. "We would certainly have given it serious consideration, and if the trustees had not agreed I would gladly have contributed myself."
Dawkins even agrees with Gove's assertion
that the 1611 translation is a "thing of beauty."
Ecclesiastes, in the 1611 translation, is one of the glories of English literature. The whole King James Bible is littered with literary allusions, almost as many as Shakespeare.
In The God Delusion I have a section called "Religious education as a part of literary culture" in which I list 129 biblical phrases which any cultivated English speaker will instantly recognise and many use without knowing their provenance: the salt of the earth; go the extra mile; I wash my hands of it; filthy lucre; through a glass darkly; wolf in sheep's clothing; hide your light under a bushel; no peace for the wicked; how are the mighty fallen.
He adds: "A native speaker of English who has never read a word of the King James Bible is verging on the barbarian."
This is the same arch-atheist whose best-selling book The God Delusion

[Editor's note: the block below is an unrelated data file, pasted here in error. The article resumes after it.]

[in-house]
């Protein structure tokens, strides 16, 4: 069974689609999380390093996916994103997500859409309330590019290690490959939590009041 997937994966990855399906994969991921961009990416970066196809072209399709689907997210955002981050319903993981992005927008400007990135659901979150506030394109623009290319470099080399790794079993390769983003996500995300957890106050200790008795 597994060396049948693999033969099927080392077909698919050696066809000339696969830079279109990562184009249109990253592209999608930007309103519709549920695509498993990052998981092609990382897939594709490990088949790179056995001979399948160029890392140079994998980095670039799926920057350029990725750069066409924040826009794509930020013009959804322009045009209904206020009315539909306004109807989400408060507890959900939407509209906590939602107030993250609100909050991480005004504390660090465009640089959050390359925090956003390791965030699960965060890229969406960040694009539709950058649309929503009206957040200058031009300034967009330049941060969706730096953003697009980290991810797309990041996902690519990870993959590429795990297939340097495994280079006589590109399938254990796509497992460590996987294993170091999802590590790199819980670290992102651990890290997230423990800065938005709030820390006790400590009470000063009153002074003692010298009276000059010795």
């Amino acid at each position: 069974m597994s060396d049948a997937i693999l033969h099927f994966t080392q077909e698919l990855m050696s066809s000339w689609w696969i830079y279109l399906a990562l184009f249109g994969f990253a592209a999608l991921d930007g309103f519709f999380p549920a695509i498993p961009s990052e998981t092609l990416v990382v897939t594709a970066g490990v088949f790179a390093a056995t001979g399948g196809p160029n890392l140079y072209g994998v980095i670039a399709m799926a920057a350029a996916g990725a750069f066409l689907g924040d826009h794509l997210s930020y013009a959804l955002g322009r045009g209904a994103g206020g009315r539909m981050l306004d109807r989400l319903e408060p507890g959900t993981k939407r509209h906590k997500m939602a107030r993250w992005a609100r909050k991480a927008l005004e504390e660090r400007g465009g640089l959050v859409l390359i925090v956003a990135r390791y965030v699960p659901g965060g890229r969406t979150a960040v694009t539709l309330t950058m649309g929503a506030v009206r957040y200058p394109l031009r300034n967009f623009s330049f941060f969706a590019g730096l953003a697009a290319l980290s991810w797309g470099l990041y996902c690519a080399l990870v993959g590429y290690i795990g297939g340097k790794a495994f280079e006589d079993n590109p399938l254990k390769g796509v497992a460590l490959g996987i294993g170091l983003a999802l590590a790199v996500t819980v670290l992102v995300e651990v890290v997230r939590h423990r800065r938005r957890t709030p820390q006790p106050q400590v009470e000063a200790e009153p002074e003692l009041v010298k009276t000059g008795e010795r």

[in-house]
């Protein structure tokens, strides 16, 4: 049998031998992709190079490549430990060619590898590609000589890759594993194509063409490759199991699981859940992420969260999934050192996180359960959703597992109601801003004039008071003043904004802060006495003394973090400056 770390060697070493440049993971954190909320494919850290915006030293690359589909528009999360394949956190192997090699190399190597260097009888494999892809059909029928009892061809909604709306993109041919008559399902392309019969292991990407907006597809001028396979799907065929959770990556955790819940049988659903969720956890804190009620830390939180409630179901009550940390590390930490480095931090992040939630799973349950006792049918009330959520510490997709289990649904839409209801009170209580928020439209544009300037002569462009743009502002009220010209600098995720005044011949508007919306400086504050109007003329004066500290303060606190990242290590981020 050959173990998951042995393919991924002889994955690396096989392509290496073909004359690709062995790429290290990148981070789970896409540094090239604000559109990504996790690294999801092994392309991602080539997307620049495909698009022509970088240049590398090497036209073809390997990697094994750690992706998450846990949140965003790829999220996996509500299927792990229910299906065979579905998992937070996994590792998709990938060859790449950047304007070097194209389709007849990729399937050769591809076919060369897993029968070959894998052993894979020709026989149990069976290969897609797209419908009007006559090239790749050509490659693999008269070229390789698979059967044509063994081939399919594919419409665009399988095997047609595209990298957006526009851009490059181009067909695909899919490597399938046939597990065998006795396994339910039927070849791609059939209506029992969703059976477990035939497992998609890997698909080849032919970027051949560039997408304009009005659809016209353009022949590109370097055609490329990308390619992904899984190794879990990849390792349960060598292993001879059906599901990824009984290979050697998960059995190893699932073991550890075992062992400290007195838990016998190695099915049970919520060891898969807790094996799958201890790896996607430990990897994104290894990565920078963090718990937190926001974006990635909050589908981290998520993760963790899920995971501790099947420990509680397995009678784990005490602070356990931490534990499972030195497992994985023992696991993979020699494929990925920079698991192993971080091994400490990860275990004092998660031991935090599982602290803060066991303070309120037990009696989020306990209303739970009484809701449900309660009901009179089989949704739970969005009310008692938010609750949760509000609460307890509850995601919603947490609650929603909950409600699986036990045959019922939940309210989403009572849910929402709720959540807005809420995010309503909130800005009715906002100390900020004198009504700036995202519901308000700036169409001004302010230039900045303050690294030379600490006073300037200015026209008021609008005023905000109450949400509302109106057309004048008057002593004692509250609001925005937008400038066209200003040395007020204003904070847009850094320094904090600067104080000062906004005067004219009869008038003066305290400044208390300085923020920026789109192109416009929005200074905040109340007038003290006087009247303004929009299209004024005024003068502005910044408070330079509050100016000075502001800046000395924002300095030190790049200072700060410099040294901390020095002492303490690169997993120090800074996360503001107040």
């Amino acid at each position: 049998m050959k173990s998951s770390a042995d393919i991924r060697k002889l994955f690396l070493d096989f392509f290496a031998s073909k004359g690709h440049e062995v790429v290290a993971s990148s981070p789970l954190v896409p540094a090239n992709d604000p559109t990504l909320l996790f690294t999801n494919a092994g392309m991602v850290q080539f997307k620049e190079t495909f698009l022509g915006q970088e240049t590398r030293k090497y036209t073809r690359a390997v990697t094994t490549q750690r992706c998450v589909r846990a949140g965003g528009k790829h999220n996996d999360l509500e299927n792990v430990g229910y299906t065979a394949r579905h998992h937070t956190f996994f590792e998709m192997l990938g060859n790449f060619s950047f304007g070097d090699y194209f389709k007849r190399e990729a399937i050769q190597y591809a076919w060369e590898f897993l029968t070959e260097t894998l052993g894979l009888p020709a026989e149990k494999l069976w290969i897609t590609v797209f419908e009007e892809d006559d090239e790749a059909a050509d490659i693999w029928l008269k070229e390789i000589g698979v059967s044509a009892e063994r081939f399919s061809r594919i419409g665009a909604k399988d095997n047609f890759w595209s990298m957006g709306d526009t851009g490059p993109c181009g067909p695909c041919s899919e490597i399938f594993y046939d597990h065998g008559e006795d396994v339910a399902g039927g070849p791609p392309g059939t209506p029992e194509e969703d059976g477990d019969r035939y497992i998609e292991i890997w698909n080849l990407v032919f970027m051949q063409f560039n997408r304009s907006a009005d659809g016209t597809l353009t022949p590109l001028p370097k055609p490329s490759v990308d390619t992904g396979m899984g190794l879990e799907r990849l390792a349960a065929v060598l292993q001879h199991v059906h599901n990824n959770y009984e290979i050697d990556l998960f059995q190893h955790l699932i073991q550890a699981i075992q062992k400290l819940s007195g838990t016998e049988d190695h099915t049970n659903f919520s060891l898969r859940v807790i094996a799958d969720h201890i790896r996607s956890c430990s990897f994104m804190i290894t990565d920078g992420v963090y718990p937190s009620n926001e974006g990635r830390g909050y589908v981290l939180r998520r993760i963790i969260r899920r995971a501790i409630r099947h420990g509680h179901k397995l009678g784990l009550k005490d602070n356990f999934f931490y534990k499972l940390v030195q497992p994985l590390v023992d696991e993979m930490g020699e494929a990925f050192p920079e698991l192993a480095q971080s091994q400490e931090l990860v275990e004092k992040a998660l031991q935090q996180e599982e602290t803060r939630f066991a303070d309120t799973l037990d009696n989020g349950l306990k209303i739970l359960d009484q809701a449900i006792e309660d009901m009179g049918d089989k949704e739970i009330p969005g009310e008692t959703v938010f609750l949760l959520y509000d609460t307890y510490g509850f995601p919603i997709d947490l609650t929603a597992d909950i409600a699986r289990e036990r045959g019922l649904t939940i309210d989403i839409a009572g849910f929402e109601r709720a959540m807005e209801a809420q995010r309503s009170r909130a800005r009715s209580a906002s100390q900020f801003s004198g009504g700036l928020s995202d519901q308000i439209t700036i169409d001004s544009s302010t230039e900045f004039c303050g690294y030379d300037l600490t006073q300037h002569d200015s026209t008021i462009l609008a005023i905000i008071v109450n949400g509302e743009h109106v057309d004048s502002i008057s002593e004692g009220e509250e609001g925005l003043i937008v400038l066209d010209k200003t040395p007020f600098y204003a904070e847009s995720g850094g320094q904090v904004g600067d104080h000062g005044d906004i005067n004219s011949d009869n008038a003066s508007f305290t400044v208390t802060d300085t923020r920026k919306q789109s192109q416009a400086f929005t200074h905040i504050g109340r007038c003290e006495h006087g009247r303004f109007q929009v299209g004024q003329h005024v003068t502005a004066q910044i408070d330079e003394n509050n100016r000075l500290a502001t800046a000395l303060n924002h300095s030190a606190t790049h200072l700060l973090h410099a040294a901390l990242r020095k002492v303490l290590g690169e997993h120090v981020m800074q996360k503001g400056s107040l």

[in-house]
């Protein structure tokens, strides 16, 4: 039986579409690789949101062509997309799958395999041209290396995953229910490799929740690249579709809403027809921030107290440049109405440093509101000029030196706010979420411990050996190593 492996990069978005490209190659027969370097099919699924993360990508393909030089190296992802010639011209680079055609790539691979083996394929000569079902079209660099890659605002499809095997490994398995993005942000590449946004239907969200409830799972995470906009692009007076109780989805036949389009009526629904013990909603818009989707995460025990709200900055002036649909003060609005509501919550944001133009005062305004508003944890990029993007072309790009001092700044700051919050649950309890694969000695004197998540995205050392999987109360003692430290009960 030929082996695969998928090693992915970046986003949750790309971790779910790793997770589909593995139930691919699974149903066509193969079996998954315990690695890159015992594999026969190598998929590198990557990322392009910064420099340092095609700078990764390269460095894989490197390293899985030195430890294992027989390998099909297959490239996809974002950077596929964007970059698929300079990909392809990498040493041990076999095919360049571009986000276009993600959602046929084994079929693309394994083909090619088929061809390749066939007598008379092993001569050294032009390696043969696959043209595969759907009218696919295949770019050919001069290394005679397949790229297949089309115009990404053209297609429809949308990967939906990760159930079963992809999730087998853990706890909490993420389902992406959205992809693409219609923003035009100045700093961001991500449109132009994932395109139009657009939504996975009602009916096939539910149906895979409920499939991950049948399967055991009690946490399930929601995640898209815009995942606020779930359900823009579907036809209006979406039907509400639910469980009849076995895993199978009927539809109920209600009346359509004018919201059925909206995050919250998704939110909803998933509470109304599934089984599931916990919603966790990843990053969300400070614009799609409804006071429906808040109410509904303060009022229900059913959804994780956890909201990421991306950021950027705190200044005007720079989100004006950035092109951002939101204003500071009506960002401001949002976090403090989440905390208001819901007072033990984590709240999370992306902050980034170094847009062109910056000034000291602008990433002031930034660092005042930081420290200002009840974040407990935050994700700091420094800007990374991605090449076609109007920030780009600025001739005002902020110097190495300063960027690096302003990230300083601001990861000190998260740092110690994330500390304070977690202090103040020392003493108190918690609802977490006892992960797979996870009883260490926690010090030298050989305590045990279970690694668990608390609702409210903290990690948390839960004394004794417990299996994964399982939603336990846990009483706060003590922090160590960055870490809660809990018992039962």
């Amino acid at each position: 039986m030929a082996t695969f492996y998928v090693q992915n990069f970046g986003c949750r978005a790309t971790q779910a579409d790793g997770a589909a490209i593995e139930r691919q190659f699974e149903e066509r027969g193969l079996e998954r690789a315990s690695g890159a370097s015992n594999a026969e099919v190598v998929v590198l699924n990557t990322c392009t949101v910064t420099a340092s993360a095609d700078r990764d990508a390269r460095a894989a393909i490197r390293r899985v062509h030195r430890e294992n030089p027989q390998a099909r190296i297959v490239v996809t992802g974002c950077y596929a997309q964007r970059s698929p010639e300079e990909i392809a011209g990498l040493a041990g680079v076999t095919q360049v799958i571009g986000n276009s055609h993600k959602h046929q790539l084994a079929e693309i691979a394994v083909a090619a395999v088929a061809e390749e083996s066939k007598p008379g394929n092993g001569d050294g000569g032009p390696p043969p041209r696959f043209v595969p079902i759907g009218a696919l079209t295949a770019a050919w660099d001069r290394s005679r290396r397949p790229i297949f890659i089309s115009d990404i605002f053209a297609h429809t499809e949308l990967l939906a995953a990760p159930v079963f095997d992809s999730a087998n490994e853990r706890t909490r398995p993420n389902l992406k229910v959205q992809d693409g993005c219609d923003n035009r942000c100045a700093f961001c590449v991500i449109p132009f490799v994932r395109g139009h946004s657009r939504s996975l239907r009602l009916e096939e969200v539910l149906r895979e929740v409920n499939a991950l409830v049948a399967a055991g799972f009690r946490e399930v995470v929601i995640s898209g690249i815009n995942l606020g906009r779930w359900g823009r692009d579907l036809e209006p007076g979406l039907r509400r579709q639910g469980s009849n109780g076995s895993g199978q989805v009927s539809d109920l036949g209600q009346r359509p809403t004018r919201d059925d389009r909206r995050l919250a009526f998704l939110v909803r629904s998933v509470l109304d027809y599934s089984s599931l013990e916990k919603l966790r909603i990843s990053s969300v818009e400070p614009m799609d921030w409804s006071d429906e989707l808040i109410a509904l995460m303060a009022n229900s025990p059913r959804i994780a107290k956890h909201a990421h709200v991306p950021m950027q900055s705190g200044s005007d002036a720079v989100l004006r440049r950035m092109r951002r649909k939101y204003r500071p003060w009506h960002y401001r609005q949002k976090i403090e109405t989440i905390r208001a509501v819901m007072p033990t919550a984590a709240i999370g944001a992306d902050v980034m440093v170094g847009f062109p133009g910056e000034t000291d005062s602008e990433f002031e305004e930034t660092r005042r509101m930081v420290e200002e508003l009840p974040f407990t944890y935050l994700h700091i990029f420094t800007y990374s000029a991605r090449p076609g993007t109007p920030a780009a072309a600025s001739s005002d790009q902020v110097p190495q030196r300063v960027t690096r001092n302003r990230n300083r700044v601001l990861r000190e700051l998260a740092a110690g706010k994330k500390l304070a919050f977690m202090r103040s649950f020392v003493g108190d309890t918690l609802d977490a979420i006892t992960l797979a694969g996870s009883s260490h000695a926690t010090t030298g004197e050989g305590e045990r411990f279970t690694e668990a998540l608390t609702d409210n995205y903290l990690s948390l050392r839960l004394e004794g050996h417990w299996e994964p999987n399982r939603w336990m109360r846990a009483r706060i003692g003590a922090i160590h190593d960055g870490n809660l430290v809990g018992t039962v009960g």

says that the Bible is “a chaotically cobbled-together anthology of disjointed documents, composed, revised, translated, distorted and 'improved' by hundreds of anonymous authors, editors and copyists, unknown to us and mostly unknown to each other, spanning nine centuries”
“The God of the Old Testament is arguably the most unpleasant character in all fiction," he writes in another passage, "jealous and proud of it; a petty, unjust, unforgiving control-freak; a vindictive, bloodthirsty ethnic cleanser; a misogynistic, homophobic, racist, infanticidal, genocidal, filicidal, pestilential, megalomaniacal, sadomasochistic, capriciously malevolent bully.”
Did Dawkins have a road to Damascus
"I have an ulterior motive for wishing to contribute to Gove's scheme," Dawkins writes in his op-ed. "People who do not know the Bible well have been gulled into thinking it is a good guide to morality."
"I have even heard the cynically misanthropic opinion that, without the Bible as a moral compass, people would have no restraint against murder, theft and mayhem.
The surest way to disabuse yourself of this pernicious falsehood is to read the Bible itself."
Dawkins gives us examples:
●"Honour thy father and thy mother." Well and good. But honour thy children? Not if God tells you, as he did Abraham in a test of his loyalty, to kill your beloved son for a burnt offering. The lesson is clear: when push comes to shove, obedience to God trumps human decency